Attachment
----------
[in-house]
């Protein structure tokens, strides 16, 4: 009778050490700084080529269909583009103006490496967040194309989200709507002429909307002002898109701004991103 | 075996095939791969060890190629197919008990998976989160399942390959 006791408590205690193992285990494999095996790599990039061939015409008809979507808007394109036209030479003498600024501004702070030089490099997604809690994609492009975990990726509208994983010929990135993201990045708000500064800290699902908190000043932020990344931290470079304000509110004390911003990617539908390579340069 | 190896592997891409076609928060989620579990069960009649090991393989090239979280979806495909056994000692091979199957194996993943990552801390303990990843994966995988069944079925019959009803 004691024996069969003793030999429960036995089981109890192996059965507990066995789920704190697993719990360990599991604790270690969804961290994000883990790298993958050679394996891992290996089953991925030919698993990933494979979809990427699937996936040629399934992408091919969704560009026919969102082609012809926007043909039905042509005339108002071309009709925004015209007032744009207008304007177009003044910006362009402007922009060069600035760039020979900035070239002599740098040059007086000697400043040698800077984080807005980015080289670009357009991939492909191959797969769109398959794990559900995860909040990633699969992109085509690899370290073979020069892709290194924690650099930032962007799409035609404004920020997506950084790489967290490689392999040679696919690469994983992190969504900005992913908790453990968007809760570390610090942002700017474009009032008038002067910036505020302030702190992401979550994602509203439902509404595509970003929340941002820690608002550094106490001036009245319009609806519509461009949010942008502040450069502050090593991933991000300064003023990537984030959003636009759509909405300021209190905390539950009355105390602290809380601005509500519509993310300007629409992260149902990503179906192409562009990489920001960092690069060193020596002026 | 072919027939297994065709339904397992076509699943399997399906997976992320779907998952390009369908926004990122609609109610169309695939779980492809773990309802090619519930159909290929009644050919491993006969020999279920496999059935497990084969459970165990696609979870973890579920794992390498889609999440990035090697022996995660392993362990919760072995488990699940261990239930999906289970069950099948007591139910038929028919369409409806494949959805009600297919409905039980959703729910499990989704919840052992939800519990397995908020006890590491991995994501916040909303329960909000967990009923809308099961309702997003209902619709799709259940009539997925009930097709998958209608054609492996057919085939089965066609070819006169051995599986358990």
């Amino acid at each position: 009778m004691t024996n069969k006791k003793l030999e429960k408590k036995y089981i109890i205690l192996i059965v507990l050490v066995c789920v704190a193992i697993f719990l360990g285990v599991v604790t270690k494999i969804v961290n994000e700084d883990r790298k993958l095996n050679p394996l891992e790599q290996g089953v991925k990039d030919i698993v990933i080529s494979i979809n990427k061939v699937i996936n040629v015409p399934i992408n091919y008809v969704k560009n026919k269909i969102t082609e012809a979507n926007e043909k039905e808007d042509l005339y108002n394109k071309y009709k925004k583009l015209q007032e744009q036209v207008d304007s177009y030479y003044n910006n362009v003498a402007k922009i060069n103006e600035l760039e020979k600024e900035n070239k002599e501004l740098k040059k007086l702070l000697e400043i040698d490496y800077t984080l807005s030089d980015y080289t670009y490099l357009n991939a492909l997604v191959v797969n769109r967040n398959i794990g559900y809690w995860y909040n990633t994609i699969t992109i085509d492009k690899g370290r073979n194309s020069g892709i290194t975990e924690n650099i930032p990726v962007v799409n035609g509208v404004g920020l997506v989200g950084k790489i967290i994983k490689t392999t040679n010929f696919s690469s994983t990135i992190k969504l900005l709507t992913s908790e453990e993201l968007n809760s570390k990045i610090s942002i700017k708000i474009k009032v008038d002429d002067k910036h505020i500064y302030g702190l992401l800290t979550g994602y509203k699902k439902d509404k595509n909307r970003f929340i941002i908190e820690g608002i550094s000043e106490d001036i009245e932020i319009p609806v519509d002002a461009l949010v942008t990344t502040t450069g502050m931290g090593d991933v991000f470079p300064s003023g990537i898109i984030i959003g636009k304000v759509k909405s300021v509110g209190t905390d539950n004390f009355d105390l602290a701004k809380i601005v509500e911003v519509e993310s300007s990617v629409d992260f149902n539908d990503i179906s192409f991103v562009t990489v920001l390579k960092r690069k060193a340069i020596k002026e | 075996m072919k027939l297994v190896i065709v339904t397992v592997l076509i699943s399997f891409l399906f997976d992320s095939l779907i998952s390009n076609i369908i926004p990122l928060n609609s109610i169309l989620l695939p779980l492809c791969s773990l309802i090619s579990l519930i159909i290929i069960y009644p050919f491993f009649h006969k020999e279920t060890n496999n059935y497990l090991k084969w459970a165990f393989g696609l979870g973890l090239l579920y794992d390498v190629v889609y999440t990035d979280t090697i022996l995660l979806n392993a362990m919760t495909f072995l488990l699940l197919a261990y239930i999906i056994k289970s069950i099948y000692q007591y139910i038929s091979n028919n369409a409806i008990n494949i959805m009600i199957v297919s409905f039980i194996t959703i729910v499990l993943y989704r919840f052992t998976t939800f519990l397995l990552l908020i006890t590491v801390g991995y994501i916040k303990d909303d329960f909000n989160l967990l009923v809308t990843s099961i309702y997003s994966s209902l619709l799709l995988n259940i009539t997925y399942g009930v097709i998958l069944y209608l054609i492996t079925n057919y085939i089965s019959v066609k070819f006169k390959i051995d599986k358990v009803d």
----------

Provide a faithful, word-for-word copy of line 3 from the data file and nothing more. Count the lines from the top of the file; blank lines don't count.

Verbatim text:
């Amino acid at each position: 009778m004691t024996n069969k006791k003793l030999e429960k408590k036995y089981i109890i205690l192996i059965v507990l050490v066995c789920v704190a193992i697993f719990l360990g285990v599991v604790t270690k494999i969804v961290n994000e700084d883990r790298k993958l095996n050679p394996l891992e790599q290996g089953v991925k990039d030919i698993v990933i080529s494979i979809n990427k061939v699937i996936n040629v015409p399934i992408n091919y008809v969704k560009n026919k269909i969102t082609e012809a979507n926007e043909k039905e808007d042509l005339y108002n394109k071309y009709k925004k583009l015209q007032e744009q036209v207008d304007s177009y030479y003044n910006n362009v003498a402007k922009i060069n103006e600035l760039e020979k600024e900035n070239k002599e501004l740098k040059k007086l702070l000697e400043i040698d490496y800077t984080l807005s030089d980015y080289t670009y490099l357009n991939a492909l997604v191959v797969n769109r967040n398959i794990g559900y809690w995860y909040n990633t994609i699969t992109i085509d492009k690899g370290r073979n194309s020069g892709i290194t975990e924690n650099i930032p990726v962007v799409n035609g509208v404004g920020l997506v989200g950084k790489i967290i994983k490689t392999t040679n010929f696919s690469s994983t990135i992190k969504l900005l709507t992913s908790e453990e993201l968007n809760s570390k990045i610090s942002i700017k708000i474009k009032v008038d002429d002067k910036h505020i500064y302030g702190l992401l800290t979550g994602y509203k699902k439902d509404k595509n909307r970003f929340i941002i908190e820690g608002i550094s000043e106490d001036i009245e932020i319009p609806v519509d002002a461009l949010v942008t990344t502040t450069g502050m931290g090593d991933v991000f470079p300064s003023g990537i898109i984030i959003g636009k304000v759509k909405s300021v509110g209190t905390d539950n004390f009355d105390l602290a701004k809380i601005v509500e911003v519509e993310s300007s990617v629409d992260f149902n539908d990503i179906s192409f991103v562009t990489v920001l390579k960092r690069k060193a340069i020596k002026e | 075996m072919k027939l297994v190896i065709v339904t397992v592997l076509i699943s399997f891409l399906f997976d992320s095939l779907i998952s390009n076609i369908i926004p990122l928060n609609s109610i169309l989620l695939p779980l492809c791969s773990l309802i090619s579990l519930i159909i290929i069960y009644p050919f491993f009649h006969k020999e279920t060890n496999n059935y497990l090991k084969w459970a165990f393989g696609l979870g973890l090239l579920y794992d390498v190629v889609y999440t990035d979280t090697i022996l995660l979806n392993a362990m919760t495909f072995l488990l699940l197919a261990y239930i999906i056994k289970s069950i099948y000692q007591y139910i038929s091979n028919n369409a409806i008990n494949i959805m009600i199957v297919s409905f039980i194996t959703i729910v499990l993943y989704r919840f052992t998976t939800f519990l397995l990552l908020i006890t590491v801390g991995y994501i916040k303990d909303d329960f909000n989160l967990l009923v809308t990843s099961i309702y997003s994966s209902l619709l799709l995988n259940i009539t997925y399942g009930v097709i998958l069944y209608l054609i492996t079925n057919y085939i089965s019959v066609k070819f006169k390959i051995d599986k358990v009803d």